Glamping hacks and how to stay cool while camping

Glamping hacks and how to stay cool while camping

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One of the only negative aspects of camping is that we are so dependent on the weather. If it is raining, super-hot or cold, it’s difficult to have fun and enjoy the great outdoors without some creativity! Below are some tips on how to stay cool while camping and other glamping hacks too!

  • Build a “Redneck air conditioning”. Get a styrofoam cooler, fill it with an ice block, cut a hole in the top and insert a batter-operated fan inside the top of the cooler lid blowing out.

Bucket Air Conditioner

  • Erect a tarp shade using a tree or your vehicle to shade your campsite and enjoy the shade.
  • Go swimming.
  • Setup your tent in the shade.
  • Remove your rain fly. Let the air flow when the weather calls for no rain and if you’re not already, consider a tent with screen or mesh sides.
  • Find the direction of the wind and aim your tent door face the income breeze.
  • Use a sheet instead of a sleeping bag.
  • Use a camping cot. Lifting your body off the ground will provide some needed air flow.
  • Enjoy some indoor activities in the cool AC while camping like a brewery tour, winery tour, see a movie or go to a museum.
  • Camp in the cooler months like Spring, Fall or Winter.
  • Drink cold beverages.
  • Buy a rechargeable portable solar or battery operated fan to keep cool.
  • Drink plenty of water!
  • Trade in your socks and shoes for sandals! Cooling your feet will help you stay much cooler.
  • Wait to light the fire until the sun goes down. If you were planning to cool breakfast and lunch over the fire, change your plans, use a solar oven or make breakfast or lunch using a portable stove or camp grill.
Miller Riverview Park Campground, Dubuque Iowa Camping

The best primitive camping in Dubuque Iowa and truck camping packing list

I found a gem! I’m camping out of my truck on the shore of the Mississippi River! This $15 campsite is at Miller Riverview Park, 1851 Admiral Sheehy Dr, Dubuque, IA 52001, USA, located next to W Casino. This municipal park includes many RV campsites and a small loop of primitive campsites. Make a reservation here.

My site is #55 and is located on the water. I’m up early and every few minutes I hear a fish jump. The train tracks across the river are active, but not noisy, with a train passing by every hour or two. It’s amazing that one train engine can pull so many train cars which seem to go on and on! Downriver, about a half mile is the Hwy-151 bridge which is also not load but busy with semi trucks and vehicles.

I’m here in mid-May (2021) so the daytime temperatures are 50-60’s F and there are no bugs and some sprinkles and cool breeze. I’ve made special provisions of lots of campfire wood, food, camp tools, and just the basics, as I’m camping alone. This overnight trip was intended to discover if this campground and campsite are worthy of returning with my family.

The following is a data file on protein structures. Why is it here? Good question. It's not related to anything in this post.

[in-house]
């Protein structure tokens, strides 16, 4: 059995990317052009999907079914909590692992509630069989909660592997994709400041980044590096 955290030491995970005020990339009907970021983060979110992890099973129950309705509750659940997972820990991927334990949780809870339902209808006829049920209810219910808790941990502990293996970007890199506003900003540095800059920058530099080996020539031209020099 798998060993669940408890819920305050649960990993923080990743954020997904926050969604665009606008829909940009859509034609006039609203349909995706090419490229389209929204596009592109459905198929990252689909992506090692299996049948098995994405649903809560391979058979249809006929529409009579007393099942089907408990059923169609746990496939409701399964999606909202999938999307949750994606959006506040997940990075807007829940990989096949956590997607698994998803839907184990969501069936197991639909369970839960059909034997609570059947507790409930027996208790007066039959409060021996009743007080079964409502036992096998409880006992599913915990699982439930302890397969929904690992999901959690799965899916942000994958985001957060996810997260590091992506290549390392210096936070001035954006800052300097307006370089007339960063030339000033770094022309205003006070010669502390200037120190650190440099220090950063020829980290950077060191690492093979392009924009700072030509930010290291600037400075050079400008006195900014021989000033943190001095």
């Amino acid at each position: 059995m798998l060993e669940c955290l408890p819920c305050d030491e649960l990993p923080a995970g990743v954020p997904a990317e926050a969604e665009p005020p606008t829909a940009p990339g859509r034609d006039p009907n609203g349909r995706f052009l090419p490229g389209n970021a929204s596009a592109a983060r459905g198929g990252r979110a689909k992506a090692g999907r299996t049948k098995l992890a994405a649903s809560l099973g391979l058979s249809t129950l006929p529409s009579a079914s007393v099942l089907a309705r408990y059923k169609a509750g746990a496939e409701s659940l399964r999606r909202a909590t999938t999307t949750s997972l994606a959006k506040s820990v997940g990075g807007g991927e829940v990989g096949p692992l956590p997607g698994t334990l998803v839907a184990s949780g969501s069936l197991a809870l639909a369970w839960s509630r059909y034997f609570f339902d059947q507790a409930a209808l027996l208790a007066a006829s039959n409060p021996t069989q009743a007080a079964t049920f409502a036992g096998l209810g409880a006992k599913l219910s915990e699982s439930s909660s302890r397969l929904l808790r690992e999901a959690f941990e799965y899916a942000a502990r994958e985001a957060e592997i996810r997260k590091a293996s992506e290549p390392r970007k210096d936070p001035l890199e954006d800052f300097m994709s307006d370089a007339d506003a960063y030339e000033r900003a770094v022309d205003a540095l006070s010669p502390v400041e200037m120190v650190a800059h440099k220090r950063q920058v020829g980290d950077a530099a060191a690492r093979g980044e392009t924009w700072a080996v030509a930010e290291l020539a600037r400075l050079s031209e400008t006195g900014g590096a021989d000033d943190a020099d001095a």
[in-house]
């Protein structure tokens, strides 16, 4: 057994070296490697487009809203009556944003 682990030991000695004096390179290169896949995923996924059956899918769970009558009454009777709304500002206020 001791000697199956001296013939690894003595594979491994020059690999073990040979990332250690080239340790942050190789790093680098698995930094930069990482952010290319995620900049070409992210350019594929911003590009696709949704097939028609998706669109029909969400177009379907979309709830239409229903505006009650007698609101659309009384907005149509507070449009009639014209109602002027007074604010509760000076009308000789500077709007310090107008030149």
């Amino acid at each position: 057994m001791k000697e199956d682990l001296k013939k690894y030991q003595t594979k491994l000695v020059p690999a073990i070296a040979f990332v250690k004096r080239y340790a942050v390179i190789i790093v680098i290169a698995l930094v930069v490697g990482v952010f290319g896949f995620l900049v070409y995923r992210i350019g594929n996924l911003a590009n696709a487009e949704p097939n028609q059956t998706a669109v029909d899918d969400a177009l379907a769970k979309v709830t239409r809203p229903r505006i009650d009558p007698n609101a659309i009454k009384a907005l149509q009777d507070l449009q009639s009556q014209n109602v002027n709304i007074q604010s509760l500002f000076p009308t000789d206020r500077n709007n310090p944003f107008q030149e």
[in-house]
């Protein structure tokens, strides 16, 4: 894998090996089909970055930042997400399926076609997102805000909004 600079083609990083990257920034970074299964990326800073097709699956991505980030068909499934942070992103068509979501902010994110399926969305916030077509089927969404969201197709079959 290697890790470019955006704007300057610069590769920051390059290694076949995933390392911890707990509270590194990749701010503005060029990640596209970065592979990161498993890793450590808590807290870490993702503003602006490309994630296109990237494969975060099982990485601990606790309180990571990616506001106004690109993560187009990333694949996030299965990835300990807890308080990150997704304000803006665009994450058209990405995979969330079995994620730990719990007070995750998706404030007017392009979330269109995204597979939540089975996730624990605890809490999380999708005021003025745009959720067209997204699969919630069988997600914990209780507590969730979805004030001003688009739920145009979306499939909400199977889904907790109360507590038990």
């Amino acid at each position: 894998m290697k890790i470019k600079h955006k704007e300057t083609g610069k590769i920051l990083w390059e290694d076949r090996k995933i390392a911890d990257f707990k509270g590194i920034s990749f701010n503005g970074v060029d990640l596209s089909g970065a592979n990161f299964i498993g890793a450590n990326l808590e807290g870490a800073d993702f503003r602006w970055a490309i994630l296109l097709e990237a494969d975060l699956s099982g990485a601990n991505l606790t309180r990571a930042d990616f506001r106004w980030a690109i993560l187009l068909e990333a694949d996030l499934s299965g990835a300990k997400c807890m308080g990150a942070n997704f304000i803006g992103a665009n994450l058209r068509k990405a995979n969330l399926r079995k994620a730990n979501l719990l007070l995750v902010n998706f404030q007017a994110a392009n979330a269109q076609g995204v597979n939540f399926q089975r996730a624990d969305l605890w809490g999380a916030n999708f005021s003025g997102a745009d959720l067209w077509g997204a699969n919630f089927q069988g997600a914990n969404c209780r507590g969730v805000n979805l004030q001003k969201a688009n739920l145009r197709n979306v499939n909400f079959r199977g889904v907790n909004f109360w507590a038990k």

Besides the campsite needing to be picked up from the last litterbug guests, the cell signal here is super slow which is okay because I’m camping, not working. I have my truck set up for sleeping in and I built a tarp house off the back of it, it’s pretty big about 20‘ x 20‘ with the fire pit just outside the tarp. My shelter has sloped sides to stop the wind which I’ve anchored using two picnic tables. I’ve placed my firewood under the tables. The fire ring is not small and includes a nice fold-over bbq grill grate which needs cleaning. It’s 4am now and the river has dense fog except by the highway bridge.

For this one-night camping trip, I decided to sleep out of the back of my truck using a queen-size sleeping bag and air mattress. That worked well!

Here’s my truck camping packing list for this weekend!

Van or Truck camping must-haves summer travel packing list

  • ice and bubbler in garage fridge
  • Small folding table
  • air mattress with pump
  • Queen size sleeping bag & pillows
  • Clothes
  • Shoes and boots
  • Rain coat and jacket
  • Towel
  • toiletries
  • Cooler with ice
  • Cigarette lighter with USB plugs or portable power bank
  • Car top carrier or trailer
  • Firewood, kindling, Tinder, fire starters and a lighter
  • Wet wipes
  • Camp stove, LP and pots and pans
  • Coffee supplies, coffee, French press and powdered creamer
  • Food and utensils and plates
  • Cups and drinks
  • jug, Water, beer
  • Music
  • Lantern and headlamps
  • Camp chairs
  • Knife and tool box with hatchet
  • Tarps, tent poles and stakes and string
  • Bug spray, sun tan lotion and first aid kit
  • Power inverter 12v to 120v
  • iPhone and charger


My view is beautiful, on the Mississippi with lots of room and plenty of shade. The riverbanks is rocks in the grass and sand and water. There is no swimming here but you could launch a canoe and I see lots of campers fishing! There are lots of rocks and shells and plenty of space to hike off my campsite. There is lots of boats, bald eagles, swans, geese with babies, swallows, cranes, pelicans and many songbirds. The campsites are open but very spaced out and Site 55 is huge so it’s still private. 5 tents would easily fit in this campsite with vistas, however. This campground faces East and is open to the sunlight so I would imagine it may get very hot here in high summer.

Campsite Pro Tip!

Don’t situate your campsite too close to the fire ring. This way, when the wind shifts, the campfire smoke doesn’t ruin your camp!

I love that this campground is 45 minutes from Mineral Point, Wisconsin and in town in Dubuque yet I’m still in the woods— it’s amazing and I love the Spot!